I think in general we have a problem of deifying the concept of free speech (everyone loves the First Amendment), while at the same time we get our kicks censoring everyone whenever we get the chance (while gleefully pointing out the truth that the First Amendment restricts only the government).

This is a real problem. I don't think we value free speech as much as we say we do. If we did, we'd tolerate a LOT more before pulling the censorship card.

That said, canning Orth was a no-brainer. He set himself up as the ultimate anti-evangelist for the next Xbox console. He seriously undermined a product that hasn't been announced yet - this after the announced PS4 details had already positioned Sony as the "good guys".


Also, aside from NDAs-- most people willingly consent to limiting their free speech as it relates to their employer when they sign their employment contract.

The typical boilerplate employment contract usually includes easily overlooked clauses that cite publicly embarrassing or disparaging the employer and/or its partners, customers, etc. as cause for termination.


This is sad, but true. You can't ask the public to draw a line between your personal and professional life. A good rule of thumb I was taught that if you wouldn't want to see it on the cover of the New York Times then don't write it!


The problem here isn't the notion of personal Twitter accounts. It's Twitter itself.

Twitter is designed to be encourage users to post things without thinking too hard about it. So they do, and sometimes that results in them saying stupid things that they would never have said if there had been even a tiny speed bump along the way to force them to think about it. Then they get in trouble if they're lucky, or lose their jobs/suffer social ostracism if they're not so lucky.

This is nothing new, it's been happening for as long as Twitter has been around. I can remember it happening to political pundit Ezra Klein back in 2008: http://www.mediabistro.com/fishbowldc/is-ezra-klein-in-troub...

The problem is that Twitter's design is at odds with its actual nature. It's designed to feel breezy and conversational, but it's really about publishing, with all the permanence and exposure that implies. If you say something dumb in a conversation, it floats away on the wind unless someone else involved makes a concerted effort to tell people about it. If you say something dumb on Twitter, the ease of re-tweeting can make it blow up into a Big Thing in minutes.

If people keep shooting themselves in the foot with significant real-world consequences while using your application, year after year, it seems reasonable that at some point people would start wondering whether it was the fault of the application instead of the users. But Twitter apparently has not reached that point yet.

(If you want a more fleshed-out version of this argument, I wrote one here a couple of months ago: http://jasonlefkowitz.net/2013/02/i-kind-of-hate-twitter/)


I don't buy this argument. Communicating verbally requires far less friction than posting to Twitter does, and yet professionals have managed to not say everything that crosses their mind when it isn't appropriate.


I think the parent addressed this pretty clearly.

"If you say something dumb in a conversation, it floats away on the wind unless someone else involved makes a concerted effort to tell people about it."


That don't make Twitter not a good idea. The problems needs to be fixed properly.


Or not..... comments about "legitimate rape" come to mind.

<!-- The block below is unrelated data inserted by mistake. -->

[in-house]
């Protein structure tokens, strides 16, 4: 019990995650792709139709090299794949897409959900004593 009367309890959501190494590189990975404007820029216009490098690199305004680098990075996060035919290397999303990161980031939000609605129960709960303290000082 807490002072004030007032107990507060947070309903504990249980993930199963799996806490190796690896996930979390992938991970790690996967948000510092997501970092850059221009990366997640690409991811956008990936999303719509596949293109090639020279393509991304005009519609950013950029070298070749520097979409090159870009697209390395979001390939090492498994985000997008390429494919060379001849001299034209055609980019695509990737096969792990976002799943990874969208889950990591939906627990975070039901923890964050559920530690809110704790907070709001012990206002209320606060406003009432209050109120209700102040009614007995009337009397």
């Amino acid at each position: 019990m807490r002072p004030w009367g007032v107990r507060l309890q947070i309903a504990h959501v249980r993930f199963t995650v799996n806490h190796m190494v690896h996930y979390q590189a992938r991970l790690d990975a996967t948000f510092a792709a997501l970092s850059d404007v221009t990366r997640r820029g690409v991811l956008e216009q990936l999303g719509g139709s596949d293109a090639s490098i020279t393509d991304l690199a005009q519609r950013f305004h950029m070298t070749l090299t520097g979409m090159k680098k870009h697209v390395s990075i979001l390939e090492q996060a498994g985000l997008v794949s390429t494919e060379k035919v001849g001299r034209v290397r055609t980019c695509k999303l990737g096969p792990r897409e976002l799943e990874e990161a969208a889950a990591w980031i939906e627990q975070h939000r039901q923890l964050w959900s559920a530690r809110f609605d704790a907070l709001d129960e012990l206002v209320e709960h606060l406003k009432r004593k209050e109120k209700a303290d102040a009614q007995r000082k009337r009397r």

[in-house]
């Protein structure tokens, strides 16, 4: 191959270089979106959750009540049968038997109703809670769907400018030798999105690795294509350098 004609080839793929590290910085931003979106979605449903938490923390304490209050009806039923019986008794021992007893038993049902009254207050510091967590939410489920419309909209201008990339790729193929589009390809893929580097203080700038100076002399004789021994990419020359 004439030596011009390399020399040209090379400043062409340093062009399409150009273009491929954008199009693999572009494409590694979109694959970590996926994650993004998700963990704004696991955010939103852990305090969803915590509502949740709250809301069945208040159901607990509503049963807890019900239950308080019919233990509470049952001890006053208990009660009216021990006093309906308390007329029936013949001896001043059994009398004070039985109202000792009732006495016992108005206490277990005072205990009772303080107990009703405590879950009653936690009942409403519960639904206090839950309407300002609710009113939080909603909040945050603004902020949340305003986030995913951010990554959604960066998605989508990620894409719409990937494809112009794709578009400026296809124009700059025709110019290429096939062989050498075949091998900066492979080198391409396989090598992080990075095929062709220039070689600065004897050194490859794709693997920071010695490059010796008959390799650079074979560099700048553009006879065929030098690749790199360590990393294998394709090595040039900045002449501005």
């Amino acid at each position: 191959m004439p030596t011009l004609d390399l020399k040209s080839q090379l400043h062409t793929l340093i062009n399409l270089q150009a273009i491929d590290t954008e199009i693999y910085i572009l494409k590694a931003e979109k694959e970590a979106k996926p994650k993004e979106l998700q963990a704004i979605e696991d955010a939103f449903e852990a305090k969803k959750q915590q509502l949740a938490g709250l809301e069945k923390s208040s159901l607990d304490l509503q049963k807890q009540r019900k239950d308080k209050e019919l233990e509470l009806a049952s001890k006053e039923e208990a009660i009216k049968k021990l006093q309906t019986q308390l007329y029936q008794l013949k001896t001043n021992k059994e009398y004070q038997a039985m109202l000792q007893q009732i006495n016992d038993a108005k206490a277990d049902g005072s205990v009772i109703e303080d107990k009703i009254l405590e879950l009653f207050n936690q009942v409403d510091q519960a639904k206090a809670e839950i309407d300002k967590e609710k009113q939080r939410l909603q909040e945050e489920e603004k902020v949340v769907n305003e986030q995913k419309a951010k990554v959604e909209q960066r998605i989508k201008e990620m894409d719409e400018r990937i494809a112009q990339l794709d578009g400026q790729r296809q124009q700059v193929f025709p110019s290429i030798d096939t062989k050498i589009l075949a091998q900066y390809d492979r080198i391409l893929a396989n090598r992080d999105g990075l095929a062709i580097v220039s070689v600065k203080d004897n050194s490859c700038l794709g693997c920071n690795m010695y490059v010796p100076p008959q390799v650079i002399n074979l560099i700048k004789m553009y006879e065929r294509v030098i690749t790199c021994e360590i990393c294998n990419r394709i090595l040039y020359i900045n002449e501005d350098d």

His comments (note the plural) on Twitter suggest some poor decision making. Who is to say that this wasn't merely the straw that broke the camel's back?


Seems more like a case of the cement truck that broke the (possibly already strained) camel's back.


"You can’t separate your work from your rhetoric these days..."

How exactly is this a new thing? We are free to say what we want, it does not mean we are free from the consequences of our statements.


Having "rhetoric" in the first place puts you squarely in the public eye when you're in a high-profile position. If you can't keep that out of your public presence -- personal or professional -- then you're taking a risk, and not being aware of that just isn't an excuse at that point.


One part of the issue that I haven't seen addressed is the confusion caused by his job title. Much play is made out of "Creative Director" - all this means is that he was A Creative Director, but the story is spun that he was The Creative Director.

I have no idea how many "Creative Directors" Microsoft has, or how many in the XBox division, but in general at MS "Director" in your job title usually just means that you are at a level above senior (otherwise known as principal) and (sometimes) are a manager of managers.

So among other things, this is collateral damage caused by title inflation.


Companies really need do be less uptight and more grown up about the web. People share their opinions all the time, even gasp on the web. Get over it.

I recall that MS employees can blog at microsofts domain, but there is a disclaimer that opinions expressed in blog posts not necessarily reflect the policies of MS. That is a more suitable way to handle things.

Twitter isn't even connected to MS. Seriously.


Having employees be free of any consequences of what they say on the web (or otherwise) is a bad idea. Do you want your employees telling your customers or competitors what your next product feature is?

Uncontrolled PR is an all around bad idea, and it's why many companies explicitly forbid saying anything about the company.


Obviously, keeping company secrests is important. That goes without saying. But that wasn't what happened, was it? An employee expressed his personal prefeerence for a technology that may, or may not be part of the netx gen consoles. (And everyone have been anticipatin this for years anyway.)


Well, I have said before about secrecy that "neither extreme is a good idea": http://arstechnica.com/civis/viewtopic.php?f=2&t=1185168...